Earlier today, President Obama — in an attempt at historical analysis — compared the GOP’s skepticism toward alternative energy to President Rutherford B. Hayes’s supposed reaction to the telephone: “It’s a great invention, but who would ever want to use one?”
“That’s why he’s not on Mount Rushmore,” Obama concluded. “He’s explaining why we can’t do something instead of why we can do something.”
And this is why Obama’s not a historian. Talking Points Memo reports:
Nan Card, curator of manuscripts at the Rutherford B. Hayes Presidential Center in Ohio, told TPM that the nation’s 19th president was being unfairly tagged as a Luddite.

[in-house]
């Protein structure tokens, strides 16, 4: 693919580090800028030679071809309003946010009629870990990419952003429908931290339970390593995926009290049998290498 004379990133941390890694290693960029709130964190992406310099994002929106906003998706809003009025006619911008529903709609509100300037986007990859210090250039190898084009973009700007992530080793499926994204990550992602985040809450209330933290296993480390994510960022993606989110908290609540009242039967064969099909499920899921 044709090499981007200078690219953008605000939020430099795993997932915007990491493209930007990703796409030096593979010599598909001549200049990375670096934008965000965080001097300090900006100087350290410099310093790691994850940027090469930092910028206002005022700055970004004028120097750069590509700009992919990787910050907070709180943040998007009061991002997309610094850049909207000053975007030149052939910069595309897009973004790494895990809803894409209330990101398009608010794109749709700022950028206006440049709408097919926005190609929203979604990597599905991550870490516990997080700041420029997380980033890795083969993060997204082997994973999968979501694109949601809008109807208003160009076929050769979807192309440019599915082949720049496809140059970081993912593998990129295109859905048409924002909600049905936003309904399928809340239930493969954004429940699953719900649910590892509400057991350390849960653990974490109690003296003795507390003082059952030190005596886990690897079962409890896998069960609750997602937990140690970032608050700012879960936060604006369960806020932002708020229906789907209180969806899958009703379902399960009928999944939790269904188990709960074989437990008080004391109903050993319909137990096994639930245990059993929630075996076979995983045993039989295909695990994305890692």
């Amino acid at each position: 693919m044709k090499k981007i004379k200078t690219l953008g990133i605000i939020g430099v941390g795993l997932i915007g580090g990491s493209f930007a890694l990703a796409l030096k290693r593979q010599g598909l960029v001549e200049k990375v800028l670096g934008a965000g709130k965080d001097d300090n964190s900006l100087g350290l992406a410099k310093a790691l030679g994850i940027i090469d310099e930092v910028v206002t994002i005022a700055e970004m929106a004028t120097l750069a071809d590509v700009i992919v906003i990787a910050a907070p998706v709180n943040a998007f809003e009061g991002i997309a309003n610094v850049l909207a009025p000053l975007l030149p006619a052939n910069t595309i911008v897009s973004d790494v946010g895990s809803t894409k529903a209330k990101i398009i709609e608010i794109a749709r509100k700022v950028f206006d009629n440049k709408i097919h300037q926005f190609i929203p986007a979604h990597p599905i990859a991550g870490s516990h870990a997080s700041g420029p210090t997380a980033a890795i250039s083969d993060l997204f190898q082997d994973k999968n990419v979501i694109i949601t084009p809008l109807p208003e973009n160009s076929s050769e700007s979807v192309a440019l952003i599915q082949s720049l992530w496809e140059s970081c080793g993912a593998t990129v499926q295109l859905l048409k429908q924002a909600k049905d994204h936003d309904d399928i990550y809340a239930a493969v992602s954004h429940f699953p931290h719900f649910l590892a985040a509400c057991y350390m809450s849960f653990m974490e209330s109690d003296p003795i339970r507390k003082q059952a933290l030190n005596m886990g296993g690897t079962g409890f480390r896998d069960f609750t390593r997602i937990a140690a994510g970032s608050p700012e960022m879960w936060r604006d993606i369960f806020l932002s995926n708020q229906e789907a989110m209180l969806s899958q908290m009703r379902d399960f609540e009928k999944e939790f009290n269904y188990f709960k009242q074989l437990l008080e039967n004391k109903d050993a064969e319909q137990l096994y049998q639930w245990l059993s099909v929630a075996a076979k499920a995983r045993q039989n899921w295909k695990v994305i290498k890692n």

“He really was the opposite,” she said. “He had the first telephone in the White House. He also had the first typewriter in the White House. Thomas Edison came to the White House as well and displayed the phonograph. Photographing people who came to the White House and visited at dinners and receptions was also very important to him.”
While often cited, Card said Obama’s cited quote had never been confirmed by contemporary sources and is likely apocryphal. A contemporary newspaper account of his first experience with telephone in 1877 from the Providence Journal records a smiling Hayes repeatedly responding to the voice on the other line with the phrase, “that is wonderful.”
But the president could learn from his Republican predecessor. In his inaugural address, Hayes famously said, “He serves his party best who serves the country best.”